Industry Insights

Unravelling the Threads

By Ellen Gale


5 Minute Read


Tuesday, 11th July 2023

Unless you’ve been living under a rock, it’s likely that you’ve heard about the new social media platform, Threads. Meta’s new app was launched on Wednesday evening (July 5th), and tallied over 30 million users in less than 24 hours. Big celebrity names like Oprah, and businesses such as Netflix, Spotify, and Wendy’s were quick to jump on board. But what do we actually know about Threads, and what impact is it likely to play in social media marketing in the foodservice industry? We’ve rounded up everything you need to know about the platform below, and made our own Rawlingson Lane account to experience it first-hand.

What is Threads?

Meta has positioned Threads as its text-based version of Instagram, though many people have been quick to point out the similarities to Twitter. Unsurprisingly, a lawyer representing Twitter has already threatened Meta CEO, Mark Zuckerberg, with legal action on the grounds of using Twitter’s trade secrets and former employees to create the ‘copycat’ app – both accusations have been denied by a Meta spokesperson. Twitter owner, Elon Musk, has been uncharacteristically quiet on the matter. Although he hasn’t released an official statement, he has replied to several snarky Tweets about the new platform.  

So, what’s the difference between the two platforms? Like Twitter, users have a limited character limit for their posts – though Threads allows up to 500, compared to Twitter’s 280-character threshold. “Retweet” has been renamed to “Repost”, but users are still able to like, comment, and send posts. Despite initial glitching, the Threads app also lets users share up to 10 images in a post – the same number as Instagram – rather than Twitter’s 4 pictures. The video time limit has been increased from 2 minutes 20 seconds to 5 minutes. Unlike Instagram however, Threads doesn’t support hashtags, with users unable to search for specific content either. This could potentially have a big impact on whether businesses choose to invest the time and effort in creating content for yet another social media platform, that their potential customer base may not even be able to find.

How do I use Threads?

Anyone with an Instagram account can create a Threads account. As the two platforms are both owned by Meta, users can import information from their Instagram account, including their bio and accounts that they follow – though there is the option to personalise each. If you want to sign up to Threads but don’t have Instagram, you’ll have to first create an account there and then join Threads. Once you do, you’ll notice the Thread’s logo appear under your Instagram bio, with a number that people can click to go straight to your Threads profile. Number 1 of course went to Meta CEO, Mark Zuckerberg. Inconveniently, users are unable to delete their Threads account without also deleting their Instagram profile (though it is possible to deactivate the account on Threads without deleting).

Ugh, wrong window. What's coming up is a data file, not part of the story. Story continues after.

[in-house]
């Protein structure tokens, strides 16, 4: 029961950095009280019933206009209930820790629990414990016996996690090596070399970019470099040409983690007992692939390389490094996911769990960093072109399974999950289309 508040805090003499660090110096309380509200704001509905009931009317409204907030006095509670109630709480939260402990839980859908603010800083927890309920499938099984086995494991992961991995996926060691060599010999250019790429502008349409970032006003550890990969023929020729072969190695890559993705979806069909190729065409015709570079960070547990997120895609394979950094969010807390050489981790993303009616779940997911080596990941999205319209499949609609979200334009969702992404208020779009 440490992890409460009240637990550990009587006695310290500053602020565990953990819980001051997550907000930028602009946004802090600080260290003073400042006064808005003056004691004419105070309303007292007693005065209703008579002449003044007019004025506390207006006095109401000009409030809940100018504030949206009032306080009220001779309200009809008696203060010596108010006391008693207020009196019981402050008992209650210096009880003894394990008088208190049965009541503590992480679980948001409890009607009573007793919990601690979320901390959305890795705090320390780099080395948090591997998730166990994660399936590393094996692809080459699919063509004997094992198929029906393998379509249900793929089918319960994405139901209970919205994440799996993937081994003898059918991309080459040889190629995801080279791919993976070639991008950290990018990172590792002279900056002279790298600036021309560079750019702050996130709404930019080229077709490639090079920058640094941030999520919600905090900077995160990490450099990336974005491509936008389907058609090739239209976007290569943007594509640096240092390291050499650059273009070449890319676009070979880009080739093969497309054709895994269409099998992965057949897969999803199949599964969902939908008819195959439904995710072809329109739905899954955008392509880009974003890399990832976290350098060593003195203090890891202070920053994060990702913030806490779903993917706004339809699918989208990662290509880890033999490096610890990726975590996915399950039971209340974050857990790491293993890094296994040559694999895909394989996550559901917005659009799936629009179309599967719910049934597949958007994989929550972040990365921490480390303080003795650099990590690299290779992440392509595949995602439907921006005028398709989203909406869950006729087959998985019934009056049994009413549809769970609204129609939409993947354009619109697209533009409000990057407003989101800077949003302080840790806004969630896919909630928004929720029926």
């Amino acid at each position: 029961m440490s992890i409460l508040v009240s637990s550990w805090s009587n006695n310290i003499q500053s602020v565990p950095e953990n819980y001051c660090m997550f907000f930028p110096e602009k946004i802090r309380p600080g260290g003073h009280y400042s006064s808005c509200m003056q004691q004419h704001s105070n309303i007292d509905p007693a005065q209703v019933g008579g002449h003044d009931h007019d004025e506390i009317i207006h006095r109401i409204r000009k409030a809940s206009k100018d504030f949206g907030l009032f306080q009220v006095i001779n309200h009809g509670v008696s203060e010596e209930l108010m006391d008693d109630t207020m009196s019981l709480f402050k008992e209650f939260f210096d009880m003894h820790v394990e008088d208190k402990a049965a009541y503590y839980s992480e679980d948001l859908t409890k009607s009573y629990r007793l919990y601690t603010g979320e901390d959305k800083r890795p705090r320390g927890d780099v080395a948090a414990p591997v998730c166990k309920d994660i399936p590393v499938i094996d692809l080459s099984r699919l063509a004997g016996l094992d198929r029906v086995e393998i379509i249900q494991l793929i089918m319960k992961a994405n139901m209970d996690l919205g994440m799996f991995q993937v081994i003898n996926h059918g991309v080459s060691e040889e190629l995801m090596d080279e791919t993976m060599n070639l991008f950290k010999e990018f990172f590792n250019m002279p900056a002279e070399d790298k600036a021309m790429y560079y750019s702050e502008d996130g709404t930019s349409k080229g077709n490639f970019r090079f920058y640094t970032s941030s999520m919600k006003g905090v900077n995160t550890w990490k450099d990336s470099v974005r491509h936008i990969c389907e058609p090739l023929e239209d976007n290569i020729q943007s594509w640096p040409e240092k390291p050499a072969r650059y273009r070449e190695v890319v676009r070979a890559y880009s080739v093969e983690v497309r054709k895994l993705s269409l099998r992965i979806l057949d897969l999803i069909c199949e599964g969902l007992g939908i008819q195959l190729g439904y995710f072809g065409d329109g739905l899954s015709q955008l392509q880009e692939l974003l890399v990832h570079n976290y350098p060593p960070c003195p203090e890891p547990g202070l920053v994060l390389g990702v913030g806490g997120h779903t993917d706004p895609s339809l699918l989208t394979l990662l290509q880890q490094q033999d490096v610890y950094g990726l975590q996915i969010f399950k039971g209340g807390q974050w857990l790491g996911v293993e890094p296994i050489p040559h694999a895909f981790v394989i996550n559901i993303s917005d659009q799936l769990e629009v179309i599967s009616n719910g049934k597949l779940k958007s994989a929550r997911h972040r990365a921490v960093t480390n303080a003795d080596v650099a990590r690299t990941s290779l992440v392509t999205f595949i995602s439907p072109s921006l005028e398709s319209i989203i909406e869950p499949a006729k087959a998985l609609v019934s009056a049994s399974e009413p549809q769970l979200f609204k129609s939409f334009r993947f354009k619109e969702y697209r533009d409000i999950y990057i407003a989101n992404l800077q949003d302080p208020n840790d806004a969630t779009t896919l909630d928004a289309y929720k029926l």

In terms of content, users are very much treating Threads in the way Twitter was previously used before its tumultuous takeover by Musk last year seemed to lower engagement and enthusiasm for the platform. As such, the tone is a lot more casual than Meta’s other social media arenas. Brands known for their wit and short, snappy content such as Wendy’s are predicted to thrive. In an indistinct newsfeed, corporate posts risk getting lost amongst the buzz. It’s unclear how the Threads algorithm may differ to Instagram.

What does Threads mean for social media marketing in the foodservice industry?

Whether Threads is here to stay or if it’s just a novelty, it’s difficult to say. Experts have pointed out that Meta launched several platforms that flopped in recent years. Including an Instagram messaging app, also called Threads, which was meant to be the equivalent of Messenger to Facebook. The fact that the name and concept are recycled may not stand the platform in good stead. Nor does the looming lawsuit Twitter seems poised to file. It’s also worth noting that Threads is currently unavailable in the EU, due to their strict privacy laws. Threads’ extensive privacy statement seems unlikely to see that change anytime soon.

On the flip side, Threads is already being hailed as the Gen Z revival of Twitter. With many Twitter users becoming so disillusioned with the app, Threads may be the perfect alternative. The short, snappy format of real-time updates could be exactly what Gen Z is searching for in terms of authenticity and perfectly imperfect content. If done correctly. Threads is unlikely to be the sort of app that businesses can plan out content for in the way they do for Instagram, Facebook, and LinkedIn. To tap into the style of the platform, corporations could share behind the scenes content and snippets that make the business personable and relatable.

Only time will tell if Threads has what it takes to stand amongst the social media giants, or if it is simply a passing fad. Creating buzz and maintaining it are two entirely different challenges.

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